Facing Ted Williams: Players from the Golden Age of Baseball Recall the Greatest Hitter Who Ever Lived.pdf

Facing Ted Williams: Players from the Golden Age of Baseball Recall the Greatest Hitter Who Ever Lived.pdf


The Splendid Splinter, Teddy Ballgame, The Kid--no matter the nickname, Ted Williams was one of the most accomplished hitters in baseball history. He was the last man to hit .400 in a single season, a nineteen-time All-Star, a two-time MVP and Triple Crown award winner, and an inductee into the National Baseball Hall of Fame in 1966 . . . all while serving his country in World War II and the Korean War. Far from a conventional biography, Facing Ted Williams aims to offer a different perspective with testimonials from teammates and opponents alike on how Williams was regarded among his peers. See Ted Williams through the eyes of pitchers struggling to put a fastball past his bat, the infielders and outfielders adjusting their positions in the hopes that they can fill the hole where a frozen rope might land, and the catchers as they strategize a Williams at-bat, pitch-by-pitch. Facing Ted Williams provides riveting insights from many baseball legends, including: Bob FellerMudcat GrantBobby RichardsonDon LarsenBob FriendAnd many more!Whether you're a Red Sox fanatic, a casual baseball fan, or perhaps just an admirer of the fabled war hero and slugger, this book is sure to be a fresh and compelling look at this classic baseball icon. Much like Williams himself, Facing Ted Williams is sure to be a home run for all walks of baseball fandom, so don't swing and miss!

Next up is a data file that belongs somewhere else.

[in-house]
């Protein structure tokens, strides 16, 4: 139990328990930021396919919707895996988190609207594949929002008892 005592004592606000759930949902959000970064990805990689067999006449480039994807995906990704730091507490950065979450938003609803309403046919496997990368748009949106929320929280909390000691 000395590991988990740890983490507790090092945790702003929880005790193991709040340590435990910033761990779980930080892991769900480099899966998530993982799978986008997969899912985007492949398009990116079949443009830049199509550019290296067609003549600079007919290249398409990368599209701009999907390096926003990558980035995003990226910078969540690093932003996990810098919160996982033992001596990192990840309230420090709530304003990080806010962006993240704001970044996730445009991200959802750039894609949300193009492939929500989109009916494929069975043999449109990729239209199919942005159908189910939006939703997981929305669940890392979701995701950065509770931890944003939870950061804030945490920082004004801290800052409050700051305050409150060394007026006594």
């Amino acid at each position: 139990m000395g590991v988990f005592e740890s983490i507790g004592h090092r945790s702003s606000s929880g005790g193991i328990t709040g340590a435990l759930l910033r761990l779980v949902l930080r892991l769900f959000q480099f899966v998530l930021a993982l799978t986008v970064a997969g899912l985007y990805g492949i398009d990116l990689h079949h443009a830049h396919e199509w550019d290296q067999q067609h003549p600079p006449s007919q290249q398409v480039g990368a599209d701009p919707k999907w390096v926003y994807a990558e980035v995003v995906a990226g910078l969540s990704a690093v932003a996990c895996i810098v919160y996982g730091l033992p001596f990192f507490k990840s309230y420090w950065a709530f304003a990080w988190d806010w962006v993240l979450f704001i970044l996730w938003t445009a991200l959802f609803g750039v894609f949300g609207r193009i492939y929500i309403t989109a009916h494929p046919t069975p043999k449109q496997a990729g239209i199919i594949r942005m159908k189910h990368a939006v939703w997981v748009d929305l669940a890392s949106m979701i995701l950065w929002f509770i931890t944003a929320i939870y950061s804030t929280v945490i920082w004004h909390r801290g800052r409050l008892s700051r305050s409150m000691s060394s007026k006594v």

Dave Heller spent six years as a freelance writer in Cincinnati, while also appearing in several newspapers ("Washington Post") and magazines. He recently spent five years as the lead editor at CBS SportsLine.com and is currently a sports web producer for the "Milwaukee Journal Sentinel" and a contributor at Seamheads.com. Wade Boggs is a former baseball player who spent eighteen years in the big leagues with the Boston Red Sox, New York Yankees, and Tampa Bay Devil Rays (now known as the Rays). On August 7, 1999, he became just the twenty-third player to record 3,000 hits for a career and the first to do so with a home run. He retired in 1999, finishing his career with 3,010 hits (currently twenty-sixth all-time), a .328 batting average (currently thirty-third all-time), and was elected into the National Baseball Hall of Fame in 2005. Bob Wolff is the longest-running sportscaster in television and radio history, now in his ninth decade behind the microphone. He is the only broadcaster in history to call the play-by-play championships of all four major pro sports, including Don Larsen's perfect game in the 1956 World Series. He's enshrined in the baseball and basketball halls of fame, the National Sportscasters and Sportswriters Hall of Fame, as well as numerous others. In 2009, the broadcast booth at Nationals Park in Washington was named in his honor.


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